|photograph of two Indigenous girls in Australia is from here|
It is the position of this blog that political theories and actions ought to address and center the experiences of girls and women worldwide. Our work, whoever we are, ought to strive to know, see, and feel the life experiences of those of us who are most traumatised, most starved, most trafficked, most enslaved, most exploited, most violated, most dominated, most silenced, often without clean drinking water, and those of us usually without any academic education, patriarchal political clout, or dominant social status.
In my experience, the lives of girls and women worldwide who are without race, class, ethnic, region, and education privileges, are the girls and women with the most awareness of what the price is for being a girl and a woman in a world that despises any human being regarded socially as "female"--whether or not she is female. (I'm thinking at this moment of anyone who is intersex but who are raised to be girls and women and who are treated as girls and women.)
I am concerned that female human beings privileged by race, class, region, education, and region will do what all men do: ignore the most marginalised and silenced women. This isn't a reference to something called "oppression olympics". I'm speaking quite seriously and directly about the girls and women globally who are experiencing the most traumatic dimensions men's wars--especially and particularly men's war against women and girls; girls and women who have the least access to dominant corporate media, who do not rule countries, do not own corporations, are not multi-millionaires, are slaves, are trafficked, are being intimately and systematically terrorised and violated in the home by men or by one man, are being institutionally oppressed by race, class, sexuality, and gender in ways that generate socially unnoticed forms of post-traumatic stress, because ptsd is not usually considered to be caused by normal, liberal to conservative social institutions.
Someone asked me recently how it is I became conscious of racism and misogyny, of--in my world--white supremacy and male supremacy. I answered that I think that while white, being Jewish in a largely non-Jewish area let me know what ethnic marginalisation and bigotry felt like, and it wasn't difficult to imagine that anti-Black racism, for example, felt similarly awful. And while male, I believe that never being heterosexual brought me in close proximity, or in direct range of the wrath boys and men unleashed on girls and women because girls and woman are also not het men.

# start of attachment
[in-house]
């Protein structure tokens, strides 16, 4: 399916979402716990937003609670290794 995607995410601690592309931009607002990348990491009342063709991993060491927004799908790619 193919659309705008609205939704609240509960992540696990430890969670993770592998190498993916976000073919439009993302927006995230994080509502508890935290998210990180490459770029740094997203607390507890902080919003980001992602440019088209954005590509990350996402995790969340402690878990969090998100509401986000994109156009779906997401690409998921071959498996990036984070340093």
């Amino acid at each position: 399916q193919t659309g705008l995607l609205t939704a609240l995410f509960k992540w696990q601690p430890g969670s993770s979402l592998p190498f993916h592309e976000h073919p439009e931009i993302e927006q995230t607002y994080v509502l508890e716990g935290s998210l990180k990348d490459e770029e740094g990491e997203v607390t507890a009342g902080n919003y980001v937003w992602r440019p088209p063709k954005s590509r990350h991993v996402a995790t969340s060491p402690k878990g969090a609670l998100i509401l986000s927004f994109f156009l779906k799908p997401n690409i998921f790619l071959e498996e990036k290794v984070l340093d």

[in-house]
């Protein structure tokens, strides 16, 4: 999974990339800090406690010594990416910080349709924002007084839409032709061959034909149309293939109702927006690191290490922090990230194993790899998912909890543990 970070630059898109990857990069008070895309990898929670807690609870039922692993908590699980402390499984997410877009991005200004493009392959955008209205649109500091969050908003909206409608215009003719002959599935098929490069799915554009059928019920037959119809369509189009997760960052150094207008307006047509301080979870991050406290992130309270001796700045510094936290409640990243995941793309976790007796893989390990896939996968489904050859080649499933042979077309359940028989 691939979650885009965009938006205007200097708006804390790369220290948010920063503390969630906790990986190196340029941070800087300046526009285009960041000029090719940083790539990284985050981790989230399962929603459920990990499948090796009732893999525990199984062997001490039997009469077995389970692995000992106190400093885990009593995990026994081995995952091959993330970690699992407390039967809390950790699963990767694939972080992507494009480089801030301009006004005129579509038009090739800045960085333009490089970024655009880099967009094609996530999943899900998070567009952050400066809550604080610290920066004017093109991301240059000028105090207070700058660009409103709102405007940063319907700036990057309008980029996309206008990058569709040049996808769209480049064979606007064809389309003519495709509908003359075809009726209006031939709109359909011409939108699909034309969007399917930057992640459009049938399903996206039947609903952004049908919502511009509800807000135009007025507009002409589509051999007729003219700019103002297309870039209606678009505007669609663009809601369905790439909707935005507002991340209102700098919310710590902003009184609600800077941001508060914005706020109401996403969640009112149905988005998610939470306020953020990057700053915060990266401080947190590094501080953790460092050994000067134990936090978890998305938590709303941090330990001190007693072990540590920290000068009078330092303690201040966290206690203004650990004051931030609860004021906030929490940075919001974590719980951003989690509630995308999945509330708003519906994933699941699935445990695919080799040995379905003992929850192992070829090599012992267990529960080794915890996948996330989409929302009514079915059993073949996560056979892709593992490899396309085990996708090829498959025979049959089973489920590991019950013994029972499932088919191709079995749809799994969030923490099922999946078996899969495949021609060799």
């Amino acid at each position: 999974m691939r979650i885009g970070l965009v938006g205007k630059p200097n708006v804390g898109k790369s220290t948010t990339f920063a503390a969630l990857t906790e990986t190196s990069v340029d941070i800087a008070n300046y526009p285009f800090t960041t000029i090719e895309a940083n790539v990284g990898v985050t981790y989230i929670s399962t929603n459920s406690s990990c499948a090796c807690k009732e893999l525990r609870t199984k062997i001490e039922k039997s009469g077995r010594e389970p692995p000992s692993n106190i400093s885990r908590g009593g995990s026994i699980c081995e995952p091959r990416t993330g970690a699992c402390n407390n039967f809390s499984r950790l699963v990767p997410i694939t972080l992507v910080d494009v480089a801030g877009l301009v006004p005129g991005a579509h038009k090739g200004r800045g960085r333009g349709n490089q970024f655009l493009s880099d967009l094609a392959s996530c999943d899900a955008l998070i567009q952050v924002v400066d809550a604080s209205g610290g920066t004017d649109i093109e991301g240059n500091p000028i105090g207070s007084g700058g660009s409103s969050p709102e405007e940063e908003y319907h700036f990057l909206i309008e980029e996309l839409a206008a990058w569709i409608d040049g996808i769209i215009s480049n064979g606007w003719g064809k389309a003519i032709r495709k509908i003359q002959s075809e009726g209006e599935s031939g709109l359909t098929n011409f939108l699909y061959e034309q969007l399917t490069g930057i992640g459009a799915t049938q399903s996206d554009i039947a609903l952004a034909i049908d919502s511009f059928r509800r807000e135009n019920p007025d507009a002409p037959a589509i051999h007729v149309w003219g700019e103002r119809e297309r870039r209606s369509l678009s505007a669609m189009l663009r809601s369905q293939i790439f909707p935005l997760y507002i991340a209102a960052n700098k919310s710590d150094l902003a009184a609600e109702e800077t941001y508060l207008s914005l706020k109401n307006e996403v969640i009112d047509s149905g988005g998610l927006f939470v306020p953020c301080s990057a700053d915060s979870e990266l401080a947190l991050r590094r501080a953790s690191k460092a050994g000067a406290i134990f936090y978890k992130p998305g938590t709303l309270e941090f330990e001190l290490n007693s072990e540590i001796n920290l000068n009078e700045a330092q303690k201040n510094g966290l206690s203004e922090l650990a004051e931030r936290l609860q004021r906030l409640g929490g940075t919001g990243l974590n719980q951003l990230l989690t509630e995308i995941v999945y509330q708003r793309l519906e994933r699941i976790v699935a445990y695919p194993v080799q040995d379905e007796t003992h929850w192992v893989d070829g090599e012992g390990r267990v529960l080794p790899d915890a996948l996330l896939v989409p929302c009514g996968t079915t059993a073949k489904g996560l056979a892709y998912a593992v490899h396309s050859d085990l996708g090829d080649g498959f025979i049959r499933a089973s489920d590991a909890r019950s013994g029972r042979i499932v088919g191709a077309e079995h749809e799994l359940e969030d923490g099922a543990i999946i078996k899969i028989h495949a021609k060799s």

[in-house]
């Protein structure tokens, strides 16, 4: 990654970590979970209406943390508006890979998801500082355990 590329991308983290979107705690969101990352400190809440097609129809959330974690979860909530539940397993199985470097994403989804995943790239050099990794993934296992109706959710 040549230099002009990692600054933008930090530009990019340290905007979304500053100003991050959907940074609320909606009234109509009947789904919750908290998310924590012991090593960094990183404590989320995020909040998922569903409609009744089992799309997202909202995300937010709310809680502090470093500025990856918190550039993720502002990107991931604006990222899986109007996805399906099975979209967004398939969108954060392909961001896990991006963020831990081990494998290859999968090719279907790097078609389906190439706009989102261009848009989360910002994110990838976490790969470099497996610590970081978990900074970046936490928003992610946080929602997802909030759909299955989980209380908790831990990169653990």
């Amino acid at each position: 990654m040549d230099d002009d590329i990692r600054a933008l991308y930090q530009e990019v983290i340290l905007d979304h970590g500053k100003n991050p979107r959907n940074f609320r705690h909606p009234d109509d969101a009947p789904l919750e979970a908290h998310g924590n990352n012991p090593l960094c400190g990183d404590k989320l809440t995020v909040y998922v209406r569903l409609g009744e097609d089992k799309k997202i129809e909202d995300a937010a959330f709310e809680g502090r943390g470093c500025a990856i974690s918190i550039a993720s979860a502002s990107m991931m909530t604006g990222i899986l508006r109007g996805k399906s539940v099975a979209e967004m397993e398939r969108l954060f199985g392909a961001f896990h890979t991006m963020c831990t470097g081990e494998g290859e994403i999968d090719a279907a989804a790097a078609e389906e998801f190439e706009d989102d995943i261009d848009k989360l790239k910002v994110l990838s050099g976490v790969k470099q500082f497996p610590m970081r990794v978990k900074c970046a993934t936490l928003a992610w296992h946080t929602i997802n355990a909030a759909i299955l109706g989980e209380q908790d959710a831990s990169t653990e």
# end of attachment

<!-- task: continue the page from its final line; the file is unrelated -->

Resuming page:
But, in addition to those experiences of privilege and marginalised, of structural power and structural oppression, being sexually molested, incested, and assaulted before age thirteen and living with myself as someone who acted some of that abuse out against others before turning seventeen, left me very aware, viscerally, not primarily intellectually, of the harm of oppression when it is systematised and sexualised. And both white supremacy and het male supremacy are profoundly sexualised.
I encounter people who called themselves progressive or radical and their political agendas, too often, don't center the experiences of those of us whose lives are torn apart by sex trauma, by ethnic and race trauma, and by the traumas that come with not being a white het man with class privilege.
There are many political movements which exist to make dominant society friendlier to oppressed people without transforming the systems and dismantling the structures that manufacture and support the ideologies of destruction, denial, trauma, and terrorism, most especially and particularly against girls and women from birth to death.
Whoever think girls and women are a privileged class by gender, will have a hard time making that case comprehensible to me. I've seen my whole life how girls and women's bodies are targeted for all manner of abuse and disdain. The traumas visited upon girls alone, as a class of human beings, are so unfathomably disgusting and horrid that most of us don't wish to think about them, including those of us who lived through them.
I believe that a radical political practice and set of movements and campaigns that strives and succeeds in liberating girls as a specific group, not only as individuals, from all forms of oppression will be a political movement that liberates everyone else too.
Increasingly, I am feeling called to focus on the lives of girls. And to work with adults who prioritise the lives of girls in their political work.
May all girls, one day, know what it is to live in a world where there is no incest, no rape, no sexism, no male supremacy, no racism, no poverty, and no gynocide.